by the Liberation Staff
An Interview with Satur Ocampo, Luis Jalandoni, and Fidel Agcaoili
Through the decades of the National Democratic Front of the Philippines (NDFP) engagement with the Government of the Republic of the Philippines (GRP) across the negotiating table, its peace panel has been successively headed by three of the movement’s comrades of unquestionable integrity and reliability—Satur Ocampo, who headed the first negotiating panel in 1986; Luis “Louie” Jalandoni who was chief negotiator from 1994 up to 2016; and, its current chief, Fidel Agcaoili who took over in 2016 when Jalandoni resigned. The three comrades, along with the other members of the peace panel, have become the personification of the NDFP through the highs and lows of the peace negotiations.
The peace negotiating panel serves as the channel and articulator of the positions defined by the leadership of the revolutionary movement. The panel members, especially the chief negotiator, are the face and the voice of the movement.
Liberation sought the three comrades to get their views on the regimes they have dealt with either as panel heads, panel member or as an “observer”.
Ka Louie Jalandoni and Ka Fidel Agcaoili were interviewed two weeks before the scheduled fifth round of talks, which the GRP cancelled in May 2017. Ka Satur Ocampo was interviewed in June, a week after the fifth round of talks was cancelled. The interview dates should be noted as they provide the context of their responses.
Since the interview, several events have already transpired. These events include the cancellation of the back-channel talks scheduled in July before Duterte’s second State of the Nation Address (SONA), the consequent threat to terminate the peace talks and the withdrawal of bail granted to former political prisoners who are participating in the talks as consultants, the extension of martial law in Mindanao, and the threat to bomb Lumad schools, among others. (Louie Jalandoni added his comments on these events in his interview.)
During their separate interviews, the three recalled what each thought was a historic moment in the talks, their frustrations and hopes, lessons and insights in dealing with the various GRP regimes, which also reflected the shifts in the peace negotiations.
From the point of view of the National Democratic Front of the Philippines (NDFP), the peace negotiations with the reactionary government are deemed as part of the total conduct of the revolutionary struggle – which essentially is “a struggle for just and lasting peace because it strives to solve the fundamental problems of the people”. Which is why, since 1986, the mutually agreed starting point of the GRP-NDFP peace talks has been to “address the root causes of the armed conflict”.Satur Ocampo, first NDFP Peace Panel Chairperson, 1986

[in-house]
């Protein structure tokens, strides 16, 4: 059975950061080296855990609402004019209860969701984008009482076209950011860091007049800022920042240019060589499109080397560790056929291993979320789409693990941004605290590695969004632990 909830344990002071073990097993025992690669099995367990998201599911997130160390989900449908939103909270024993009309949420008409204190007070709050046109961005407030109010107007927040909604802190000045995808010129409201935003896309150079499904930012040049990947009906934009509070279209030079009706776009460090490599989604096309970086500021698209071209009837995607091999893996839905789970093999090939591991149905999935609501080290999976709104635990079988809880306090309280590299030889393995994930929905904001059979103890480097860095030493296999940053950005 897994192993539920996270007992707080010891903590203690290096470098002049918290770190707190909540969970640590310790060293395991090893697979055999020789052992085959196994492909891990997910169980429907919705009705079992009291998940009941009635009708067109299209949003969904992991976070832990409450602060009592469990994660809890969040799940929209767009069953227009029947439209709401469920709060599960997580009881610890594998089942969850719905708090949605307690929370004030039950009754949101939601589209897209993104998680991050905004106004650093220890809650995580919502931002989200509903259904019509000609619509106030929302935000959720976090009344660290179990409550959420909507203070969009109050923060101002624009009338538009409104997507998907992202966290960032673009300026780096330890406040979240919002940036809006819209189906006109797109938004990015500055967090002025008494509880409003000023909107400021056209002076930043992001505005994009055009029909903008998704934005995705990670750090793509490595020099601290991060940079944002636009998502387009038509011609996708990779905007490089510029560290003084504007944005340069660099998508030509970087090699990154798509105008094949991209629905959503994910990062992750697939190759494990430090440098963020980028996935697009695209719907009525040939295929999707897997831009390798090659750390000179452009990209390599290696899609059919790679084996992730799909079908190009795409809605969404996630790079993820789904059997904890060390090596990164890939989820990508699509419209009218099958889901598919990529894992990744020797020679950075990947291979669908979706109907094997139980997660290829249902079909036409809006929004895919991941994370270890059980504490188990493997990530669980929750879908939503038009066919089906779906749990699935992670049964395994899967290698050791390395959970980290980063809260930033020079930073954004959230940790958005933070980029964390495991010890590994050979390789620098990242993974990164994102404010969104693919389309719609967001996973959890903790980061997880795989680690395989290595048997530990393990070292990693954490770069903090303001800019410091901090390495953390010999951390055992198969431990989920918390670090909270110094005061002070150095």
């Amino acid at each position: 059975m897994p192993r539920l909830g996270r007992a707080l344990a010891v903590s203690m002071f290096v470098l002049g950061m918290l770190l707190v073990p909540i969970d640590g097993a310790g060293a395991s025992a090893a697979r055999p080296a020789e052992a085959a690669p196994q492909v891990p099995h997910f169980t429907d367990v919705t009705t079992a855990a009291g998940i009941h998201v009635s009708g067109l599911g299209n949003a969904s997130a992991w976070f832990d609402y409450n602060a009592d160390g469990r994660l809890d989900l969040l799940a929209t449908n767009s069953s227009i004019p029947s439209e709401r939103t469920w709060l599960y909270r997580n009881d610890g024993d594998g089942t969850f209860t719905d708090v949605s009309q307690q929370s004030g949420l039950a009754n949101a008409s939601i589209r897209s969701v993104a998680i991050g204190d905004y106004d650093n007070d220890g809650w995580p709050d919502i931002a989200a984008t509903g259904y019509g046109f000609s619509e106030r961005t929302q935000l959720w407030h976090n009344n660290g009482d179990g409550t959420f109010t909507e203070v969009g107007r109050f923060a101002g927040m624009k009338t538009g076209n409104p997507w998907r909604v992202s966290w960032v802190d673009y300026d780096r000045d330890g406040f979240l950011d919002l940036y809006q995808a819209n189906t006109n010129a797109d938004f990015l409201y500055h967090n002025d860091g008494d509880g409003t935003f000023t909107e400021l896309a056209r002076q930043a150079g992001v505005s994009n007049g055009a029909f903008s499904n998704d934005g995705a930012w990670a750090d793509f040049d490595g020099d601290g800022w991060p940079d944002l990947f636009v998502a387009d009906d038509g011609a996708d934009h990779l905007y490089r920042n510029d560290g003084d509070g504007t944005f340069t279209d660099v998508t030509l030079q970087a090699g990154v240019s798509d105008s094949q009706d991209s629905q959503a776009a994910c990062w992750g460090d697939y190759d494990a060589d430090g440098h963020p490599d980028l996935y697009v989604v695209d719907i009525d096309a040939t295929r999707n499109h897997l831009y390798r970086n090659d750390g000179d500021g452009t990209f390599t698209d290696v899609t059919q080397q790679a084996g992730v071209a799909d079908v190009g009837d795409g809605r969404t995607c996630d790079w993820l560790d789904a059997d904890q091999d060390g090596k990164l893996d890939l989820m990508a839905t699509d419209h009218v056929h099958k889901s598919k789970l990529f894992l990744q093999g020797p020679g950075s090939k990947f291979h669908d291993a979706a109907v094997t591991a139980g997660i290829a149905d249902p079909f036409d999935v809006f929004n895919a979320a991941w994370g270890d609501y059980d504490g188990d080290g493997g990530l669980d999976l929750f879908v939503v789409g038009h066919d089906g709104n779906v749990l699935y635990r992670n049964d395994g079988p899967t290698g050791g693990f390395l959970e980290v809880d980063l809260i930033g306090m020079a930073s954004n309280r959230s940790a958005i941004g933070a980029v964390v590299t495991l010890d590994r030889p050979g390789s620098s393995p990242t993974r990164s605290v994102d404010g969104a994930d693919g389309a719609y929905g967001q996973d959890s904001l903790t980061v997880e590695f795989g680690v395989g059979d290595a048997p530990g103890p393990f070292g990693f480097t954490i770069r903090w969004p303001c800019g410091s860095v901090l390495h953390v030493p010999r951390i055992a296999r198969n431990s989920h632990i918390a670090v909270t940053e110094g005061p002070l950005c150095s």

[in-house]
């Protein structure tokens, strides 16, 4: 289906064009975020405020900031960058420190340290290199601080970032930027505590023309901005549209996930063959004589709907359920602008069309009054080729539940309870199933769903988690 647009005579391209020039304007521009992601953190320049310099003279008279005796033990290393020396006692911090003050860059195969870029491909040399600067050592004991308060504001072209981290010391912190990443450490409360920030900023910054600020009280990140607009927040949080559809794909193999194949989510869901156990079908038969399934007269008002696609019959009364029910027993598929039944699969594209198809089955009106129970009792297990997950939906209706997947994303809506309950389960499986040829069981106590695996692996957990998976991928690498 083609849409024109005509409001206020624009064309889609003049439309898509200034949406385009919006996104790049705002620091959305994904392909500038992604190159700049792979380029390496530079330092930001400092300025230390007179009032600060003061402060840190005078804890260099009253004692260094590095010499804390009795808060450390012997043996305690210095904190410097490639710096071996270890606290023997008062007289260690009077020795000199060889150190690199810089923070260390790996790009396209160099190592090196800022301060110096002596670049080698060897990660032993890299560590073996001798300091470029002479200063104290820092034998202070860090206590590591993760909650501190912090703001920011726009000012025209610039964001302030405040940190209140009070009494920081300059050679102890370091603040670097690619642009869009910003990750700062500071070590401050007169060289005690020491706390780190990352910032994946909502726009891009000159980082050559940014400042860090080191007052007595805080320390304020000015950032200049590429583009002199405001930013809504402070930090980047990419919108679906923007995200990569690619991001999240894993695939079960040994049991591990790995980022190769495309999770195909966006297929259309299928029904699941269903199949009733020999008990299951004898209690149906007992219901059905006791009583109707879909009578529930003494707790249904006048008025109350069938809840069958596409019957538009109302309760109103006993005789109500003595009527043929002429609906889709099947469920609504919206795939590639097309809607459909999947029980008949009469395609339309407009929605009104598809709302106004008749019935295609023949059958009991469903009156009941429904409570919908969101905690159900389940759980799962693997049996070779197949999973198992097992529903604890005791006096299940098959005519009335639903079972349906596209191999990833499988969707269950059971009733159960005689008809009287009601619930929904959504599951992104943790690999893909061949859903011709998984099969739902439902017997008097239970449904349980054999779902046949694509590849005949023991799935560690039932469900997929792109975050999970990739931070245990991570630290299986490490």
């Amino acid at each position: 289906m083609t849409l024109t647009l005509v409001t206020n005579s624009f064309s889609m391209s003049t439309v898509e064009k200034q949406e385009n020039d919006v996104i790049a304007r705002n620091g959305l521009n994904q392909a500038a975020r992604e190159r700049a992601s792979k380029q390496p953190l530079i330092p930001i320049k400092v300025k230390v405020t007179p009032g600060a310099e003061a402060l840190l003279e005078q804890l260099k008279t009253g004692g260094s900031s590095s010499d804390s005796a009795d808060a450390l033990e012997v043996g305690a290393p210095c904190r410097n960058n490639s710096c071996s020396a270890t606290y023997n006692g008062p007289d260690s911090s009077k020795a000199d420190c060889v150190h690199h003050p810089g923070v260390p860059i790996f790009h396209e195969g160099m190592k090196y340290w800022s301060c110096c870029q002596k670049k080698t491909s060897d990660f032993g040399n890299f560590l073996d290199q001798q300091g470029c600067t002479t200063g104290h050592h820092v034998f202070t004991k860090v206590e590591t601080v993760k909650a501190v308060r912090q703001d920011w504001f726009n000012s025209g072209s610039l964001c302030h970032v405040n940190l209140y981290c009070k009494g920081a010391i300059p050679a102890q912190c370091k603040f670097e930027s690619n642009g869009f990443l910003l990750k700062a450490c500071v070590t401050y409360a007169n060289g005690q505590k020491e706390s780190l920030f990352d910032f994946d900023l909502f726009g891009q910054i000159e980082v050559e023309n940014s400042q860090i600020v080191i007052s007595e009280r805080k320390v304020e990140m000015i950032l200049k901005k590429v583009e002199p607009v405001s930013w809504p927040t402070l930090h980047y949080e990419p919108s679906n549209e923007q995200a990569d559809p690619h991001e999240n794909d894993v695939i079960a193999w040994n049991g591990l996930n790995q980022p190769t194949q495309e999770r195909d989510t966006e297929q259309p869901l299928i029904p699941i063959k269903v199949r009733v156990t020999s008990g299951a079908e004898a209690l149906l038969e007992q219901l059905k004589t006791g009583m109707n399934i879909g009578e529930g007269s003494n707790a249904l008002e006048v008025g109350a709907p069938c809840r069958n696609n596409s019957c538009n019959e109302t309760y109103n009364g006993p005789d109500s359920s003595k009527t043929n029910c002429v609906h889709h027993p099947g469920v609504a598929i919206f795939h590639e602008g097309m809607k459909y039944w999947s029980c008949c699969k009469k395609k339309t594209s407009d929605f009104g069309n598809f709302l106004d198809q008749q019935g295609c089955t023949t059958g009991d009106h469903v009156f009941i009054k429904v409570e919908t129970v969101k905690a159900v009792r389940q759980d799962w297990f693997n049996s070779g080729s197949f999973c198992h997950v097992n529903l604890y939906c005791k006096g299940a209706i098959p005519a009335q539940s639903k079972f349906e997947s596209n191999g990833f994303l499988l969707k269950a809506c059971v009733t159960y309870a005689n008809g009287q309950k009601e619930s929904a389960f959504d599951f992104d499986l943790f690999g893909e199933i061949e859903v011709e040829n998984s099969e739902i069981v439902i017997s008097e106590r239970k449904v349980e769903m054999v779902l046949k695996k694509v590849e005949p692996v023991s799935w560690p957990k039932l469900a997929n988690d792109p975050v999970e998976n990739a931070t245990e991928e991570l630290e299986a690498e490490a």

Liberation: How are you after the NDFP peace panel accepted your resignation as chairperson?
Luis Jalandon (LJ): I’m okay, (laughs). I am more relaxed because comrade Fidel Agcaoili, the new chairperson of the negotiating panel, now takes care of the many details involved in the peace talks. But I am still very active. I am invited in a number of forums and interviews by the media if they want to know the latest developments in the peace talks. We are now preparing for the fifth round of talks so I have to attend a number of preparatory meetings.
I am still very active, but with less responsibilities (laughs). Ka Fidel is doing a very good job, he is very well qualified.
L: What exactly is the role of the peace panel chair?
LJ: The chairperson of the panel plays a significant role as he directly negotiates with the chair and the whole panel of the GRP. He also provides guidance for the whole delegation of the NDFP, which is now more than 50 persons. The delegation is composed of the panel members and staff, the lawyers, the panel consultants and the other working committees.
The working group of the NDFP CASER (Comprehensive Agreement on Social and Economic Reforms) has the biggest delegation, around 25-30 people because this agreement will constitute the meat of the peace talks. The issues tackled in the CASER are what we call the roots of the armed conflict.